Recognize the Symptoms of Narcolepsy

Important information about narcolepsy to help you talk with your doctor.

Narcolepsy is a chronic, life-disrupting neurologic (involving the nerve cells and chemicals in the brain) disorder in which the brain is not able to regulate sleep-wake cycles normally.1 It is estimated that about 1 in 2000 people in the United States have narcolepsy.2

The symptoms of narcolepsy can be hard to spot and can be a lot like symptoms of other disorders.2-4 If you think you may have characteristics of the symptoms of narcolepsy, talk to your doctor.

C Cataplexy is a sudden, brief loss of muscle strength or control caused by strong emotions.2,3
  • Patients with cataplexy may have a sudden feeling of weakness.3
  • Cataplectic attacks are not the same in everyone.2,3
    • Most often, attacks affect only certain muscles. Sometimes the weakness is subtle, and people may not notice these attacks, but their close friends or family members may see them.2,3,5
    • Some patients have weakness in their whole body and fall to the ground.2,3 This is less common.2
    • The type of cataplexy attack (e.g., head dropping) within one individual is usually the same.2,6
  • Cataplectic attacks may consist of different symptoms, depending on the person. These can include2,3,6:
    • Head dropping
    • Neck weakness
    • Eyelid drooping
    • Drooping of the face or jaw
    • Slurred speech
    • Buckling of the knees
    • Leg weakness
    • Arm weakness
  • Some patients have weakness in their whole body and fall to the ground.2,3 This is less common.2
  • Attacks are often caused by2,3,6:
    • Sudden, strong emotions such as happiness, laughter, surprise, or anger
    • Hearing or telling a joke
  • These attacks usually last for only a short time—from a few seconds to several minutes.3,6
  • All people do not have the same number of attacks. For some people, they are rare. Other people have many attacks each day.3

H Hypnagogic Hallucinations are vivid dream-like events that occur while falling asleep or waking up.2,3
  • Patients with these hallucinations often talk about unwanted visions or nightmares that occur when they are falling asleep or waking up.2,3
  • These hallucinations may also occur with “sleep paralysis,” which may be described as a strange or scary experience of being unable to move or speak when falling asleep or waking up (see Sleep Paralysis below).3
  • Anybody can have one of these hallucinations at some time in his or her life.7 However, if they happen regularly, it could be a sign of narcolepsy.3
  • Patients may have realistic experiences such as2,3:
    • Hearing sounds or words when drifting off to sleep
    • Having a strong feeling that someone or something is in the room

E Excessive Daytime Sleepiness is the inability to stay awake and alert during the day, resulting in unintended lapses into drowsiness or sleep.3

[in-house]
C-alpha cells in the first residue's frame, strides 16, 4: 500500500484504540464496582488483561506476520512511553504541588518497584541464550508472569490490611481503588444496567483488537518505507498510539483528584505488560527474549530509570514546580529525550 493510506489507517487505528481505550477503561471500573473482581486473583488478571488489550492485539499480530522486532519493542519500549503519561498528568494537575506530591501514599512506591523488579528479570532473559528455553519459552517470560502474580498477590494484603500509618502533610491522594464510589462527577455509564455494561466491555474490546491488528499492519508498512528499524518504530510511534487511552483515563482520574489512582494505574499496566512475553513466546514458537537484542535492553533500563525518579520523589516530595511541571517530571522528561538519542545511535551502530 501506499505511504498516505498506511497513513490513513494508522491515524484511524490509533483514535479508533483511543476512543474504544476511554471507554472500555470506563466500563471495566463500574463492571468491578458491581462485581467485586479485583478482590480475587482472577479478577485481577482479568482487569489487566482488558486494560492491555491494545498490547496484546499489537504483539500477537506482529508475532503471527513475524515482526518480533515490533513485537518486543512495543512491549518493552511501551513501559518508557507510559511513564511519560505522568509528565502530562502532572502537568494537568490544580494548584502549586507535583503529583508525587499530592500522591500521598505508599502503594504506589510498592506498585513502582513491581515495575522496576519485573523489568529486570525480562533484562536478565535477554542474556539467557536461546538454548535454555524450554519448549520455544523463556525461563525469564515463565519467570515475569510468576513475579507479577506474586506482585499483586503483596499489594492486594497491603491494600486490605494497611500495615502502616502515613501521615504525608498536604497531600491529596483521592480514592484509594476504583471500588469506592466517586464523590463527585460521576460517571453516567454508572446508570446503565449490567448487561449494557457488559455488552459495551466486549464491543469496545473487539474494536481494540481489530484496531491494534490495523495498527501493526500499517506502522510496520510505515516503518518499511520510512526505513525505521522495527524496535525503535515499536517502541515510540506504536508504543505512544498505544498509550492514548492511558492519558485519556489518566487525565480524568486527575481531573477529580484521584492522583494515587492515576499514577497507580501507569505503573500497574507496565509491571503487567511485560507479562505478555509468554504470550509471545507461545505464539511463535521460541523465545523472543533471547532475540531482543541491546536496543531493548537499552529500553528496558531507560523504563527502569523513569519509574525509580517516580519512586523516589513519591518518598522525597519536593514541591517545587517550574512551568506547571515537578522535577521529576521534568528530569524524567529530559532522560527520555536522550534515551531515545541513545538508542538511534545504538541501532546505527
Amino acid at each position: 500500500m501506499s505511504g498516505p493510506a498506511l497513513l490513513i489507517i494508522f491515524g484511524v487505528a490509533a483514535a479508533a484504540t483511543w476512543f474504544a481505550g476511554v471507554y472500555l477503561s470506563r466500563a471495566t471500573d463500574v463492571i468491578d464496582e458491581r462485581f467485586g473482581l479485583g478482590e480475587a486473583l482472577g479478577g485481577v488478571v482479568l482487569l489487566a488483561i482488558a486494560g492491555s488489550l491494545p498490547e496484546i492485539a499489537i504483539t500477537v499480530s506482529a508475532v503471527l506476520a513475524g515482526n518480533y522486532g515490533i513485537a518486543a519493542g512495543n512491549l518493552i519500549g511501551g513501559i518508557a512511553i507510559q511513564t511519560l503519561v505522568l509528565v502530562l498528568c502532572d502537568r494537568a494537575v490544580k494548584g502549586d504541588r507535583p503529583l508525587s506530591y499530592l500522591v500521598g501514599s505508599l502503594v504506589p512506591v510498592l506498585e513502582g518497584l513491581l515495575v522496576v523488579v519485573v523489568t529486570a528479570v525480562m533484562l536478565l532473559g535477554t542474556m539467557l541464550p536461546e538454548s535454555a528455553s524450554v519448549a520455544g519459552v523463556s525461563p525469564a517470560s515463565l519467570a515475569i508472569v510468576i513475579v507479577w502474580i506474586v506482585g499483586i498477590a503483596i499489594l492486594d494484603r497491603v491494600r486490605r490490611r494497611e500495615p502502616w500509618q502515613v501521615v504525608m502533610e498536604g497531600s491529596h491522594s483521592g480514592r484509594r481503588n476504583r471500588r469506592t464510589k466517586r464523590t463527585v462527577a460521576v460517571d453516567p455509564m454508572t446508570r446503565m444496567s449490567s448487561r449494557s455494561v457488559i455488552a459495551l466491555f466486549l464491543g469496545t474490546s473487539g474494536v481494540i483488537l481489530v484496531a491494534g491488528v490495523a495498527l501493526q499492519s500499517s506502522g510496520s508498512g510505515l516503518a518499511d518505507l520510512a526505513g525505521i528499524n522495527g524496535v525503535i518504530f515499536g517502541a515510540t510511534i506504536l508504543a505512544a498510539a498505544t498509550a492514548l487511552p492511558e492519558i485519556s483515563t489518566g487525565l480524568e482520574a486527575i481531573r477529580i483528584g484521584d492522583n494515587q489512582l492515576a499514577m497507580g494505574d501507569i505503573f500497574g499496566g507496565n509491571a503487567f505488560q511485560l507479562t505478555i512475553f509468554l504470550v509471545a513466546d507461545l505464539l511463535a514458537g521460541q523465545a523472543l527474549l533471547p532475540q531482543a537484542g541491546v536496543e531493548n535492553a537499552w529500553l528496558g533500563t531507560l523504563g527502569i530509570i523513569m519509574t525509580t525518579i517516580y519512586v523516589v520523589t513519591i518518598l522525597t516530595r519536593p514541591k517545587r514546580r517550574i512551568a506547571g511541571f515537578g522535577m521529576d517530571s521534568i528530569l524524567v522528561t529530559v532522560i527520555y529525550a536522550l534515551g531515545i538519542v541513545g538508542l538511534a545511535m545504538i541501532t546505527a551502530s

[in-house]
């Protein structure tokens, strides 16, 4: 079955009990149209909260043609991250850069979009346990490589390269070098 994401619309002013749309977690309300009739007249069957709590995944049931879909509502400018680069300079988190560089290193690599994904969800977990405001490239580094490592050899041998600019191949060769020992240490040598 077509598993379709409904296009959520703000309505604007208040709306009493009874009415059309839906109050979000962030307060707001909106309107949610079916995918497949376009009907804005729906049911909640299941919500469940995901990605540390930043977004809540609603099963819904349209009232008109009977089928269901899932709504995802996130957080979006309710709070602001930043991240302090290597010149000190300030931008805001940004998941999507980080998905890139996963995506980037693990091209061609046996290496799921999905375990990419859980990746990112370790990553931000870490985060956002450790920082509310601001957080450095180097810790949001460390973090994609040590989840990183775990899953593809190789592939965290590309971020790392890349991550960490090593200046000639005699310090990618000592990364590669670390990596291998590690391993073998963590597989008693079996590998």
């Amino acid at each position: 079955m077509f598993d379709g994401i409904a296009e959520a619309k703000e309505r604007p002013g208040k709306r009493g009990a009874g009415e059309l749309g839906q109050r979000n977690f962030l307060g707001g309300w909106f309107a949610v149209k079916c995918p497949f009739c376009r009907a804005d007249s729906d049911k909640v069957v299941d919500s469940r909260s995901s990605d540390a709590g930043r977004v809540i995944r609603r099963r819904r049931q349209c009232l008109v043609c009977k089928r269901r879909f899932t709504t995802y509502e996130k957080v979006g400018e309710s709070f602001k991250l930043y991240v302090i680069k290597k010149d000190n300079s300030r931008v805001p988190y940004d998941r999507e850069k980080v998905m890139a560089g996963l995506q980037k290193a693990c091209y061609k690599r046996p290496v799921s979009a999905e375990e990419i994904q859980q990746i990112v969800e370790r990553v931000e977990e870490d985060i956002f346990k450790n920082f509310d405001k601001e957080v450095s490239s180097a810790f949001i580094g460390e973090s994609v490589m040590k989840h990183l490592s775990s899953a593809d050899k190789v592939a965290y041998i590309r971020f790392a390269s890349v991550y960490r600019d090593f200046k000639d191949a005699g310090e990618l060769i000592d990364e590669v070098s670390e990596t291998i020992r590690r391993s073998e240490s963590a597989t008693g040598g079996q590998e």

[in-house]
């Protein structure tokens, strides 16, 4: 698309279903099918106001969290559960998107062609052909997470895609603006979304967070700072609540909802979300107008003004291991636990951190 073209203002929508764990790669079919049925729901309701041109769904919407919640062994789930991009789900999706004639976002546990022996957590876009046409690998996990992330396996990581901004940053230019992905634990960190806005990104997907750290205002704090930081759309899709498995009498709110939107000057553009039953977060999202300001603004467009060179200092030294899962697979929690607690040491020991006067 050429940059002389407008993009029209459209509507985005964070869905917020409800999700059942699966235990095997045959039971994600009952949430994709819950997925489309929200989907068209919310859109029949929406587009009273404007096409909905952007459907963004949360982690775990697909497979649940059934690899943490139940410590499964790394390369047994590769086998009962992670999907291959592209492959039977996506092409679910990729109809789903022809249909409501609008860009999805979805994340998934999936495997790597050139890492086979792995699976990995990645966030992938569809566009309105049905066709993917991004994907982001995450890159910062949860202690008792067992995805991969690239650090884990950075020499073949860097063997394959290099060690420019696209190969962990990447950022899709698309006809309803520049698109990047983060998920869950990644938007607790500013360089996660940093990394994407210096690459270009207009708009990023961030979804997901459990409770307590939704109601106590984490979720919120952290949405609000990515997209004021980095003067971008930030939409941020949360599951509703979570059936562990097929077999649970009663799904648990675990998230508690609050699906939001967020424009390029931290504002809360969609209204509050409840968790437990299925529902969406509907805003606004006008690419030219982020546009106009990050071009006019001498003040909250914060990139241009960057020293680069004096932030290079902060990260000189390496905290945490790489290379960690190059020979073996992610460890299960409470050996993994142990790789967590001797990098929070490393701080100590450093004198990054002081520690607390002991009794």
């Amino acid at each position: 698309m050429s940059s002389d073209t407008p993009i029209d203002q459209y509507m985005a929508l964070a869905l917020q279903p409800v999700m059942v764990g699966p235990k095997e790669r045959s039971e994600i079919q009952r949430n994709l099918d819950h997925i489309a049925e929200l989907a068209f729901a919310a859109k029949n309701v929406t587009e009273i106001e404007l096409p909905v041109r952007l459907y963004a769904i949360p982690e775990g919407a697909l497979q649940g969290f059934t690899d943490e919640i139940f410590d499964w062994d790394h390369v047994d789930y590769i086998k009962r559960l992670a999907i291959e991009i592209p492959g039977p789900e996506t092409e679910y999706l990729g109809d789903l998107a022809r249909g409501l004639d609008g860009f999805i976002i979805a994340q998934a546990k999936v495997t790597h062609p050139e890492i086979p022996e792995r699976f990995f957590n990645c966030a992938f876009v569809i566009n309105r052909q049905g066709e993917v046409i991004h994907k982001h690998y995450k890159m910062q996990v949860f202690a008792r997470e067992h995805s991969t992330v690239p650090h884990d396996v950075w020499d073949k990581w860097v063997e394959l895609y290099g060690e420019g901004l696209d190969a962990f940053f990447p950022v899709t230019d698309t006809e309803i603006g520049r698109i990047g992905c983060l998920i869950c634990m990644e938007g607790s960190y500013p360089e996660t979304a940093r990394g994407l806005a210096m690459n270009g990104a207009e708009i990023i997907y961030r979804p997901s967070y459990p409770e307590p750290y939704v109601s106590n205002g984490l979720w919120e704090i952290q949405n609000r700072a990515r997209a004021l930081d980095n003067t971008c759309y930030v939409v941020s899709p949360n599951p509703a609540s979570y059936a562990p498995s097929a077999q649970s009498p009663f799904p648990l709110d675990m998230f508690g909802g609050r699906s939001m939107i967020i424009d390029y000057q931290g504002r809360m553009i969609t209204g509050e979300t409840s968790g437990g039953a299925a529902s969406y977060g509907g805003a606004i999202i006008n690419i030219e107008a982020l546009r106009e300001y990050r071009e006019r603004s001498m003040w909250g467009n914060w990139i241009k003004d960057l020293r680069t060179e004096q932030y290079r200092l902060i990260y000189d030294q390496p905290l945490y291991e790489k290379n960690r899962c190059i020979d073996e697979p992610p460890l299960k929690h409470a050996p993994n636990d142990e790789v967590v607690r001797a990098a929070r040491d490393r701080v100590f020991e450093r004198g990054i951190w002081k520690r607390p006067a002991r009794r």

• Every patient with narcolepsy has excessive daytime sleepiness.3,8 Yet, patients often do not think that this could be a sign of a sleep disorder.4
  • Excessive daytime sleepiness is often the first sign of narcolepsy to occur.3 But patients may not use the words “excessive daytime sleepiness” to describe what they’re feeling.4,8,9
  • Patients may say that they:
    • Have a hard time staying awake while doing everyday things3
    • Are tired4,9
    • Are fatigued4,9
    • Have difficulty concentrating or focusing8,9
    • Are forgetful or have poor memory8,9
    • Are irritable9
    • Have changes in mood9
  • Excessive daytime sleepiness can be disabling. This is because of the high risk of falling asleep — or having a “sleep attack” — while doing everyday things,3 such as:
    • Sitting and reading10
    • Riding in a car10
    • Stopped in traffic while driving a car10
    • Talking to someone2,10
  • Some patients may do things, but not remember doing them. They may say that they felt like they were “on autopilot.”3
  • Some patients may take daytime naps, but these naps only help them feel refreshed for a short period of time.2,3

S Sleep Paralysis is the brief inability to move or speak while falling asleep or waking up.3
  • Patients experiencing sleep paralysis may report:
    • Being aware of what is going on around them, but not being able to move or speak2
    • Feeling like they are not able to breathe3
  • Sleep paralysis and hypnagogic hallucinations often occur together.3
  • Sleep paralysis can be frightening.3
  • Anyone can have sleep paralysis a few times in his or her life, especially if they have been deprived of sleep or have not been getting enough sleep.3,7 If sleep paralysis occurs regularly, it may be a sign of narcolepsy.3

S Sleep Disruption is when sleep is broken up by many awakenings2,3
  • Patients with sleep disruption may:
    • Fall asleep easily but have trouble staying asleep for long periods of time2,3
    • Report poor-quality sleep11